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Rules of the Road: CBD no excuse for mariners who fail THC test

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In early February, the U.S. Coast Guard issued a Marine Safety Advisory regarding the use of hemp plant products. The advisory was issued to ensure that mariners, employers and associated organizations were aware of certain product ingredients. A number of items marketed as hemp or cannabidiol (CBD) may contain enough tetrahydrocannabinol (THC) to cause a positive drug test. 

In accordance with 46 CFR 16.201(c), an individual who fails a chemical test for dangerous drugs must be removed from duties directly affecting the safe operation of the vessel. The person is also subject to suspension and revocation proceedings against his or her credential under 46 CFR part 5. 

Use of hemp or CBD products is not accepted as an affirmative defense (acceptable excuse) against a THC-positive drug test result. For these reasons, mariners desiring to avoid a positive THC drug test result should exercise extreme caution when considering the use of any hemp or CBD product.  Such use could result in immediate removal from safety sensitive duties aboard a vessel and potential loss of their merchant mariner credential. 

This USCG-issued warning applies to hemp and CBD products in any form, including those that are taken by mouth and those that are applied to the skin. THC is the primary psychoactive component of the cannabis sativa plant. Hemp and marijuana are different strains of the cannabis sativa plant. However, both contain varying concentrations of THC and CBD. 

THC is considered a dangerous drug because it produces an intoxicating effect on the user and poses safety risks to vessel operations. The USCG prohibits the use of THC by mariners because of its known debilitating effect. Any holder of a USCG-issued credential is subject to drug tests that screen for the use of THC. 

Recent changes to federal and state laws have resulted in a surge in the availability of over-the-counter hemp products and CBD products throughout the United States. Hemp products and CBD products are marketed to the general public in several forms, such as food and medicinal products, dietary supplements, oils, cosmetics and hair products. In some cases, product manufacturers market these products as low in THC, or THC-free. 

Mariners should be aware that over-the-counter hemp products and CBD products have not been approved as medications by the U.S. Food and Drug Administration and are not regulated by the FDA. Therefore, users lack federal assurances of their ingredients, THC-content, quality, effectiveness or safe use. As a result, mariners using these products put themselves at risk of having a THC-positive drug test result. It is noted that once THC is in a person’s system, it may remain detectable in urine samples for weeks and hair samples for months after its use is discontinued.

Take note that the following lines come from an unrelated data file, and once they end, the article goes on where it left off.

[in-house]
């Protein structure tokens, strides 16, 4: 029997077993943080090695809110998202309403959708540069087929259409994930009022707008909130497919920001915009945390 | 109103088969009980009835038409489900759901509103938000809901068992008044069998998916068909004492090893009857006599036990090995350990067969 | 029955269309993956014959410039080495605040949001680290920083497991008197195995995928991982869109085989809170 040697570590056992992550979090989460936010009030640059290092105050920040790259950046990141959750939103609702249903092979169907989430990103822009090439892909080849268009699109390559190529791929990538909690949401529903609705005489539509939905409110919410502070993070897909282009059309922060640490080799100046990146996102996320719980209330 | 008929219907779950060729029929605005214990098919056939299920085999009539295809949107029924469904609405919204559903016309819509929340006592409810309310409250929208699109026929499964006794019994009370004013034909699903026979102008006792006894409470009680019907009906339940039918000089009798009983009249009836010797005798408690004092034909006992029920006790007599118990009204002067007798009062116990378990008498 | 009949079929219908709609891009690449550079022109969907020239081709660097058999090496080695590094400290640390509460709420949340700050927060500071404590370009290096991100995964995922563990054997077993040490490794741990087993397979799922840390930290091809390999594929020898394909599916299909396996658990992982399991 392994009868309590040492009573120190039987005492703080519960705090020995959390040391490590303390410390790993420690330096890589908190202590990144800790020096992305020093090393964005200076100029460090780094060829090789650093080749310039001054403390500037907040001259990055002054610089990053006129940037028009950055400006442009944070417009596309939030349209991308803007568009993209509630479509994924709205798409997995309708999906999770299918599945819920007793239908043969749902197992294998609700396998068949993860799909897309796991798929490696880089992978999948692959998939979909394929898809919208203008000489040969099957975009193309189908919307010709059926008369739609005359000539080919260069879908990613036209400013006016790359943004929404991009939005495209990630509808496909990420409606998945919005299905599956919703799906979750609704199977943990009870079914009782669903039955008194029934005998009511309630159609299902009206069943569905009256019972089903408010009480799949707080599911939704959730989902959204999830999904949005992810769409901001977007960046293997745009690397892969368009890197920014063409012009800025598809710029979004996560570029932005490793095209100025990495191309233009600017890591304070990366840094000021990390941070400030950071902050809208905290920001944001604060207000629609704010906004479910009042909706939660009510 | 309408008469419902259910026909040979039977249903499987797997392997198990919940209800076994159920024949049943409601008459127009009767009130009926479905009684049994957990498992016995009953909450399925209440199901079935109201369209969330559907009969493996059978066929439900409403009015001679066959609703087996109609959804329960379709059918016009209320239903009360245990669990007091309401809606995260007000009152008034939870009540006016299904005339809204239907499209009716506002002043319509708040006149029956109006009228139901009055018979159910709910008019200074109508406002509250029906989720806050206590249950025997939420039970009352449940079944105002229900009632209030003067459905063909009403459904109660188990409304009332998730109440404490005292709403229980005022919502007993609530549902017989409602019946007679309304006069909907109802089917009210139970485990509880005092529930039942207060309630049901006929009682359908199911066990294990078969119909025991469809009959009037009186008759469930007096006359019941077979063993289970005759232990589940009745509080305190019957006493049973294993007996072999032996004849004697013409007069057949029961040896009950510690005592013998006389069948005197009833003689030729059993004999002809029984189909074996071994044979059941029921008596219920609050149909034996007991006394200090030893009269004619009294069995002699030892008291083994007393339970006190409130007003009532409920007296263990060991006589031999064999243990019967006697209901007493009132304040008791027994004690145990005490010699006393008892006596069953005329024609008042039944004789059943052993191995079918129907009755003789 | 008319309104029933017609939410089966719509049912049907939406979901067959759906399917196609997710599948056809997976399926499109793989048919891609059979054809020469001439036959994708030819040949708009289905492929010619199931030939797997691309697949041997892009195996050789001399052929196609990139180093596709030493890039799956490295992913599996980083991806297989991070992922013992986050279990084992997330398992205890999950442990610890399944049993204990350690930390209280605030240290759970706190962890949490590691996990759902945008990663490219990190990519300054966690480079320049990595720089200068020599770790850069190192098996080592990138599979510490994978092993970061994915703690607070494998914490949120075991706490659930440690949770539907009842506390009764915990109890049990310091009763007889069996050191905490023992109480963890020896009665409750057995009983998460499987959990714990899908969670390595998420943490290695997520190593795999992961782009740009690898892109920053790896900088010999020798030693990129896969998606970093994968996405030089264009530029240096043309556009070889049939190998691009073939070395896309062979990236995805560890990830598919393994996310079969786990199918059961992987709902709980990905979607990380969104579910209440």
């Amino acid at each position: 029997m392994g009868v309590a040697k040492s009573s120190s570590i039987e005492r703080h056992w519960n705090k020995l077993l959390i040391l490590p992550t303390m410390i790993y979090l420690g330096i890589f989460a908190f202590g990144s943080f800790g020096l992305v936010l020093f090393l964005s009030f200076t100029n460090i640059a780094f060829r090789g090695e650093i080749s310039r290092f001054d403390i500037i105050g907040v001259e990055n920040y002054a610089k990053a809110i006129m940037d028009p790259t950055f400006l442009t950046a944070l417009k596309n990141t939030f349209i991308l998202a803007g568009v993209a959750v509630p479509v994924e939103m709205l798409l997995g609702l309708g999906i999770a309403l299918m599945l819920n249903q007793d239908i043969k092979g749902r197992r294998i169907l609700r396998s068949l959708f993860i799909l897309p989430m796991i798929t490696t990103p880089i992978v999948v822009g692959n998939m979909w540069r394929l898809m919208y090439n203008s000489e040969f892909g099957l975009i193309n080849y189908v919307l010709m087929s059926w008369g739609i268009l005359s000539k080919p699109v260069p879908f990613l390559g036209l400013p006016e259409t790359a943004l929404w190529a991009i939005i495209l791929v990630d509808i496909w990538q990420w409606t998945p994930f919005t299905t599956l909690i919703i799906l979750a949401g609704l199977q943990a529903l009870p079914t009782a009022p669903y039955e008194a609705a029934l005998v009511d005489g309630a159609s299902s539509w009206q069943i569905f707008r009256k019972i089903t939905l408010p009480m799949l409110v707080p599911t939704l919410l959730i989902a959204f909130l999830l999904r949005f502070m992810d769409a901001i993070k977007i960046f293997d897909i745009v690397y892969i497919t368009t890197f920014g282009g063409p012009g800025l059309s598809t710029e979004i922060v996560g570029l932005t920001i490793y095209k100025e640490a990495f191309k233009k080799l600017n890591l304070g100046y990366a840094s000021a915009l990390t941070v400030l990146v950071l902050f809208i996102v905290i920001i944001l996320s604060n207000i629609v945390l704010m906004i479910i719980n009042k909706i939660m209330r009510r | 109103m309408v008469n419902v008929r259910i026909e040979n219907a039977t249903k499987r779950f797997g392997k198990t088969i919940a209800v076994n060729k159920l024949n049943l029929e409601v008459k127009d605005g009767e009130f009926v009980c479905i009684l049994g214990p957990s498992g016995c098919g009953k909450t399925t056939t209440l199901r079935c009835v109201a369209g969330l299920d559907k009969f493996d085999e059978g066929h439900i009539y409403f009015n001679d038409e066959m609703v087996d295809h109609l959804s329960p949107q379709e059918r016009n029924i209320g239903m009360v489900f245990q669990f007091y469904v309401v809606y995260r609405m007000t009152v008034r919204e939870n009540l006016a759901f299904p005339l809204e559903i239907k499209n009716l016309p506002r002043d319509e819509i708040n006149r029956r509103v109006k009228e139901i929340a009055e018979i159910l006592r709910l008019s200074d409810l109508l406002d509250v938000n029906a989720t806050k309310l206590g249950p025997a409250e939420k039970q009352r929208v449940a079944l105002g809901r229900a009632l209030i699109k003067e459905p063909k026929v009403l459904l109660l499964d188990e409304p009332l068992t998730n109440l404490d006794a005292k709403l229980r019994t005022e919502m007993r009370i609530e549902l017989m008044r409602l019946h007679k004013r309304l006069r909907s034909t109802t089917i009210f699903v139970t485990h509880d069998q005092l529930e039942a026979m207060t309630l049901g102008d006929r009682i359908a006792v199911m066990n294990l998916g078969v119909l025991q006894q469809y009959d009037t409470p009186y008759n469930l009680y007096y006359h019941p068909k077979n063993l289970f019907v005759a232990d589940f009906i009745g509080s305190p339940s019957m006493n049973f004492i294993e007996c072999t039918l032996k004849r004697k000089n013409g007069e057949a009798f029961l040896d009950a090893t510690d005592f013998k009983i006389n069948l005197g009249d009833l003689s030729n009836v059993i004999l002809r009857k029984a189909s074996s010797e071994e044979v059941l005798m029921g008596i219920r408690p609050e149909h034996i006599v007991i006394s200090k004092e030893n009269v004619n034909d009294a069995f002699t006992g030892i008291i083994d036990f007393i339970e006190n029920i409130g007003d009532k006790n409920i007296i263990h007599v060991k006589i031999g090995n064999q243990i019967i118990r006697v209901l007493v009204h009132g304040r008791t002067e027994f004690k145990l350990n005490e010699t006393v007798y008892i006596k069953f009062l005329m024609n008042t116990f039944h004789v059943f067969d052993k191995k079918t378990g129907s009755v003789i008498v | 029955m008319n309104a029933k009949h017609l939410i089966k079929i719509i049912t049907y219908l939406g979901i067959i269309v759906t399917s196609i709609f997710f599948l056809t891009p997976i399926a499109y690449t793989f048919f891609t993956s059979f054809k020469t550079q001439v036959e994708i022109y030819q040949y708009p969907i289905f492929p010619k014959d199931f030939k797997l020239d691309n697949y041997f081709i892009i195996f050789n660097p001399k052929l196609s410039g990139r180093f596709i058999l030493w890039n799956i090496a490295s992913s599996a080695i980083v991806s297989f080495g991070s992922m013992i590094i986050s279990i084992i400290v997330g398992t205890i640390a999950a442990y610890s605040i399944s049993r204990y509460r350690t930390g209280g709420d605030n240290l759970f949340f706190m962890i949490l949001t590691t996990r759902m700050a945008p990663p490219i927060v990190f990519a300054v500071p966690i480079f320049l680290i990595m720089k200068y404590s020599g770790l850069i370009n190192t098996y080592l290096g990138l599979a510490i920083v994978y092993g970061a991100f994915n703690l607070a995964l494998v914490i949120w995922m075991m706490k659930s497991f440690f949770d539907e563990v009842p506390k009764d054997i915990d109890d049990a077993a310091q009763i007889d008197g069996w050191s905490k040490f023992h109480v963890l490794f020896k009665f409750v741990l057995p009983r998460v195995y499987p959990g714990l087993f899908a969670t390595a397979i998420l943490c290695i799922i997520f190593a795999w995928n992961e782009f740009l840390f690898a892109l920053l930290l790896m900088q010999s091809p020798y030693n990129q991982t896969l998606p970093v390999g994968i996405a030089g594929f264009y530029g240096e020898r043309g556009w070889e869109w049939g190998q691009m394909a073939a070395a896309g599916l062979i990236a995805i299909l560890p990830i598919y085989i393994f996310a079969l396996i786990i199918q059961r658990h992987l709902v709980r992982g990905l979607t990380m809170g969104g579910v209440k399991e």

Official policy by the USCG prohibits any mariner or other safety-sensitive operator working aboard a vessel that is subject to federal drug testing regulations to use THC. Claimed use of hemp products or CBD products is not an acceptable defense for a THC-positive drug test result. This also includes any use prescribed by a medical doctor. 

This Marine Safety Advisory is complementary to a previous policy issued by the U.S. Department of Transportation regarding the use of marijuana. Despite growing state legalization and a cultural shift toward greater acceptance of marijuana use, the USCG and the DOT chemical testing continues to identify marijuana as a drug listed on the Schedule I of the Controlled Substances Act. 

Whether the crew member is a green deckhand indulging in recreational use of marijuana in a location where it is legal at the state level or a captain aboard an oceangoing vessel that used legally obtained CBD ointment to treat bodily aches and pains, the resulting positive drug test will lead to the same cascade of negative consequences that can be difficult to overcome. 

Unless and until the drug testing system changes, the best decision a mariner can make is to avoid using marijuana or any products derived from marijuana that may contain THC, such as CBD oil. The threat to a potential accident and risk of career disaster are both too great to take the chance.

Capt. Jake DesVergers is chief surveyor for International Yacht Bureau (yachtbureau.org). Comments are welcome below.

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